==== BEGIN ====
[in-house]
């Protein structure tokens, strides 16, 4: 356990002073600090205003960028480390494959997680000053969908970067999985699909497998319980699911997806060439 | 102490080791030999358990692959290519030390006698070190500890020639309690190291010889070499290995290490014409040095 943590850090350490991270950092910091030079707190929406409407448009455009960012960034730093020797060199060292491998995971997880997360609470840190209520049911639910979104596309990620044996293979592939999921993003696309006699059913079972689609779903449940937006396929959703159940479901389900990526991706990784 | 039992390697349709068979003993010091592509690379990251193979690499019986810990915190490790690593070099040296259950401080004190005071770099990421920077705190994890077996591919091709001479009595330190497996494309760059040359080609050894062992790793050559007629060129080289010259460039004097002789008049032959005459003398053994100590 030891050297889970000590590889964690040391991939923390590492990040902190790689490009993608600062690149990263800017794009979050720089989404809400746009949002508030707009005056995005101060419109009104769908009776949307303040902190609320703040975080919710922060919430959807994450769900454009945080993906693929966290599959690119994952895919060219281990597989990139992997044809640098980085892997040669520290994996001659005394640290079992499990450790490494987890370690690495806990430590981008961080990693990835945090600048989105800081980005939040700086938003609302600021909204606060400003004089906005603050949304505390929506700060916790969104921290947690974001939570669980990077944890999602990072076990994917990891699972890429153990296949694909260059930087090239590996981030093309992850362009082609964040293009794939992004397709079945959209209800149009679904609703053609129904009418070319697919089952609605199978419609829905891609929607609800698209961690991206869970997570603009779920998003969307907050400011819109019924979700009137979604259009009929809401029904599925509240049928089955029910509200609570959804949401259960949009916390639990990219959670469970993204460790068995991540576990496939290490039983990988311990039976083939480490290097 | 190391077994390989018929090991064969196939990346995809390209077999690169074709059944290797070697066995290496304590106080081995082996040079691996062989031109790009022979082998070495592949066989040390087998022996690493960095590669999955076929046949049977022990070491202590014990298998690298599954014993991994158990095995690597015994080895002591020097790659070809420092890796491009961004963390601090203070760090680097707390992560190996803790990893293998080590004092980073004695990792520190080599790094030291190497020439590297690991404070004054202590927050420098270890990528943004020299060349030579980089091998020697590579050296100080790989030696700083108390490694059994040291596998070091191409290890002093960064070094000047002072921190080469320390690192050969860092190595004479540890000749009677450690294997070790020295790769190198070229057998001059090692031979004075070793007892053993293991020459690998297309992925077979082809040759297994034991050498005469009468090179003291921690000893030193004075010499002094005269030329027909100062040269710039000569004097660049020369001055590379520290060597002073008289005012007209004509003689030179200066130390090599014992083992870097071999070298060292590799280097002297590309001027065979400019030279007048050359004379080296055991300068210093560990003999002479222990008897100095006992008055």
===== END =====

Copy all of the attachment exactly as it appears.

[in-house]
């Protein structure tokens, strides 16, 4: 356990002073600090205003960028480390494959997680000053969908970067999985699909497998319980699911997806060439 | 102490080791030999358990692959290519030390006698070190500890020639309690190291010889070499290995290490014409040095 943590850090350490991270950092910091030079707190929406409407448009455009960012960034730093020797060199060292491998995971997880997360609470840190209520049911639910979104596309990620044996293979592939999921993003696309006699059913079972689609779903449940937006396929959703159940479901389900990526991706990784 | 039992390697349709068979003993010091592509690379990251193979690499019986810990915190490790690593070099040296259950401080004190005071770099990421920077705190994890077996591919091709001479009595330190497996494309760059040359080609050894062992790793050559007629060129080289010259460039004097002789008049032959005459003398053994100590 030891050297889970000590590889964690040391991939923390590492990040902190790689490009993608600062690149990263800017794009979050720089989404809400746009949002508030707009005056995005101060419109009104769908009776949307303040902190609320703040975080919710922060919430959807994450769900454009945080993906693929966290599959690119994952895919060219281990597989990139992997044809640098980085892997040669520290994996001659005394640290079992499990450790490494987890370690690495806990430590981008961080990693990835945090600048989105800081980005939040700086938003609302600021909204606060400003004089906005603050949304505390929506700060916790969104921290947690974001939570669980990077944890999602990072076990994917990891699972890429153990296949694909260059930087090239590996981030093309992850362009082609964040293009794939992004397709079945959209209800149009679904609703053609129904009418070319697919089952609605199978419609829905891609929607609800698209961690991206869970997570603009779920998003969307907050400011819109019924979700009137979604259009009929809401029904599925509240049928089955029910509200609570959804949401259960949009916390639990990219959670469970993204460790068995991540576990496939290490039983990988311990039976083939480490290097 | 190391077994390989018929090991064969196939990346995809390209077999690169074709059944290797070697066995290496304590106080081995082996040079691996062989031109790009022979082998070495592949066989040390087998022996690493960095590669999955076929046949049977022990070491202590014990298998690298599954014993991994158990095995690597015994080895002591020097790659070809420092890796491009961004963390601090203070760090680097707390992560190996803790990893293998080590004092980073004695990792520190080599790094030291190497020439590297690991404070004054202590927050420098270890990528943004020299060349030579980089091998020697590579050296100080790989030696700083108390490694059994040291596998070091191409290890002093960064070094000047002072921190080469320390690192050969860092190595004479540890000749009677450690294997070790020295790769190198070229057998001059090692031979004075070793007892053993293991020459690998297309992925077979082809040759297994034991050498005469009468090179003291921690000893030193004075010499002094005269030329027909100062040269710039000569004097660049020369001055590379520290060597002073008289005012007209004509003689030179200066130390090599014992083992870097071999070298060292590799280097002297590309001027065979400019030279007048050359004379080296055991300068210093560990003999002479222990008897100095006992008055």